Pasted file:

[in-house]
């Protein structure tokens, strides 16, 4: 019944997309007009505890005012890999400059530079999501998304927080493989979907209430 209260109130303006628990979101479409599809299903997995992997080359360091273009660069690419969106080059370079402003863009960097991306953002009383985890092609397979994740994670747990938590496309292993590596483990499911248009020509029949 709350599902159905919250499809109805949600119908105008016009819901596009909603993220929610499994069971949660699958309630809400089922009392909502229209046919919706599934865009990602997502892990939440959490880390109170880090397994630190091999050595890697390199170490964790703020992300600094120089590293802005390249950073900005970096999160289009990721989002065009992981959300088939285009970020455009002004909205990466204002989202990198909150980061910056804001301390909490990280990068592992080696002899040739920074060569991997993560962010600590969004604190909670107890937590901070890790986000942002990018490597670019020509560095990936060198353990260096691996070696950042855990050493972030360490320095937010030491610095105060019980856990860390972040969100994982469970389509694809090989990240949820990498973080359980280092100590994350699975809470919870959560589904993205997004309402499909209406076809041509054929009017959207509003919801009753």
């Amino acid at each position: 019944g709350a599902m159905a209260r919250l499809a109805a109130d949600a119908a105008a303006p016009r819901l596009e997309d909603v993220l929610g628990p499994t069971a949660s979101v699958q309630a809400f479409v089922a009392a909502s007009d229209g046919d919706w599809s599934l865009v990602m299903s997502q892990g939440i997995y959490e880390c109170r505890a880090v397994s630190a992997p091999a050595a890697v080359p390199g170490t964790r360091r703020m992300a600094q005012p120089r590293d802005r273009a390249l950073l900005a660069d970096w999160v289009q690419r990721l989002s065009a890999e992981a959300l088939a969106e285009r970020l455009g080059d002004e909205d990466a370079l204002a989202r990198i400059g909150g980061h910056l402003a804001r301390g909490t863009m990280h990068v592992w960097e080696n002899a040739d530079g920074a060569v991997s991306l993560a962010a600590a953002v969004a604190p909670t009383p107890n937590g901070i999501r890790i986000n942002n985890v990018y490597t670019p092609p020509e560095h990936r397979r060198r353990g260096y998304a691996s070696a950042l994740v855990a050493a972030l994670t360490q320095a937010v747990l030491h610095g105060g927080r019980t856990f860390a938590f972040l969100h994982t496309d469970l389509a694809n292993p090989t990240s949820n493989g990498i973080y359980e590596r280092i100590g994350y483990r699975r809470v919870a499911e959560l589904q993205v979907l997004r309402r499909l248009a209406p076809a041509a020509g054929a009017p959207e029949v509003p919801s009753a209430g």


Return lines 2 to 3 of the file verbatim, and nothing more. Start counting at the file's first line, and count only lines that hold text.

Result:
């Protein structure tokens, strides 16, 4: 019944997309007009505890005012890999400059530079999501998304927080493989979907209430 209260109130303006628990979101479409599809299903997995992997080359360091273009660069690419969106080059370079402003863009960097991306953002009383985890092609397979994740994670747990938590496309292993590596483990499911248009020509029949 709350599902159905919250499809109805949600119908105008016009819901596009909603993220929610499994069971949660699958309630809400089922009392909502229209046919919706599934865009990602997502892990939440959490880390109170880090397994630190091999050595890697390199170490964790703020992300600094120089590293802005390249950073900005970096999160289009990721989002065009992981959300088939285009970020455009002004909205990466204002989202990198909150980061910056804001301390909490990280990068592992080696002899040739920074060569991997993560962010600590969004604190909670107890937590901070890790986000942002990018490597670019020509560095990936060198353990260096691996070696950042855990050493972030360490320095937010030491610095105060019980856990860390972040969100994982469970389509694809090989990240949820990498973080359980280092100590994350699975809470919870959560589904993205997004309402499909209406076809041509054929009017959207509003919801009753």
């Amino acid at each position: 019944g709350a599902m159905a209260r919250l499809a109805a109130d949600a119908a105008a303006p016009r819901l596009e997309d909603v993220l929610g628990p499994t069971a949660s979101v699958q309630a809400f479409v089922a009392a909502s007009d229209g046919d919706w599809s599934l865009v990602m299903s997502q892990g939440i997995y959490e880390c109170r505890a880090v397994s630190a992997p091999a050595a890697v080359p390199g170490t964790r360091r703020m992300a600094q005012p120089r590293d802005r273009a390249l950073l900005a660069d970096w999160v289009q690419r990721l989002s065009a890999e992981a959300l088939a969106e285009r970020l455009g080059d002004e909205d990466a370079l204002a989202r990198i400059g909150g980061h910056l402003a804001r301390g909490t863009m990280h990068v592992w960097e080696n002899a040739d530079g920074a060569v991997s991306l993560a962010a600590a953002v969004a604190p909670t009383p107890n937590g901070i999501r890790i986000n942002n985890v990018y490597t670019p092609p020509e560095h990936r397979r060198r353990g260096y998304a691996s070696a950042l994740v855990a050493a972030l994670t360490q320095a937010v747990l030491h610095g105060g927080r019980t856990f860390a938590f972040l969100h994982t496309d469970l389509a694809n292993p090989t990240s949820n493989g990498i973080y359980e590596r280092i100590g994350y483990r699975r809470v919870a499911e959560l589904q993205v979907l997004r309402r499909l248009a209406p076809a041509a020509g054929a009017p959207e029949v509003p919801s009753a209430g």